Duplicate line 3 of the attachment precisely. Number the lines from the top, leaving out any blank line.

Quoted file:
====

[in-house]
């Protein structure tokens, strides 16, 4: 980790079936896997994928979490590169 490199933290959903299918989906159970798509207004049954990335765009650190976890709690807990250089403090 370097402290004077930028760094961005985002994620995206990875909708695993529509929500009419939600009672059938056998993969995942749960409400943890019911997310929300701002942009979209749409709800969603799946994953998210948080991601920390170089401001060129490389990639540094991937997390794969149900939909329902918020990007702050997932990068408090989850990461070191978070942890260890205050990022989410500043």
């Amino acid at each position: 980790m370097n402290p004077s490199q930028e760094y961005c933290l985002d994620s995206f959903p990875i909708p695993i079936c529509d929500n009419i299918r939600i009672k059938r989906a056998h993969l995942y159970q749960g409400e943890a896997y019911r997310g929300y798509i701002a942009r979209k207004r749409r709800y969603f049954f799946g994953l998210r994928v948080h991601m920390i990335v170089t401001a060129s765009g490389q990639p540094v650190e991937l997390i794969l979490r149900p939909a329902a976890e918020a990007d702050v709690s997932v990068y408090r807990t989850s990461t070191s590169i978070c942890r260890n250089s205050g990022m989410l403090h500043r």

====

């Amino acid at each position: 980790m370097n402290p004077s490199q930028e760094y961005c933290l985002d994620s995206f959903p990875i909708p695993i079936c529509d929500n009419i299918r939600i009672k059938r989906a056998h993969l995942y159970q749960g409400e943890a896997y019911r997310g929300y798509i701002a942009r979209k207004r749409r709800y969603f049954f799946g994953l998210r994928v948080h991601m920390i990335v170089t401001a060129s765009g490389q990639p540094v650190e991937l997390i794969l979490r149900p939909a329902a976890e918020a990007d702050v709690s997932v990068y408090r807990t989850s990461t070191s590169i978070c942890r260890n250089s205050g990022m989410l403090h500043r």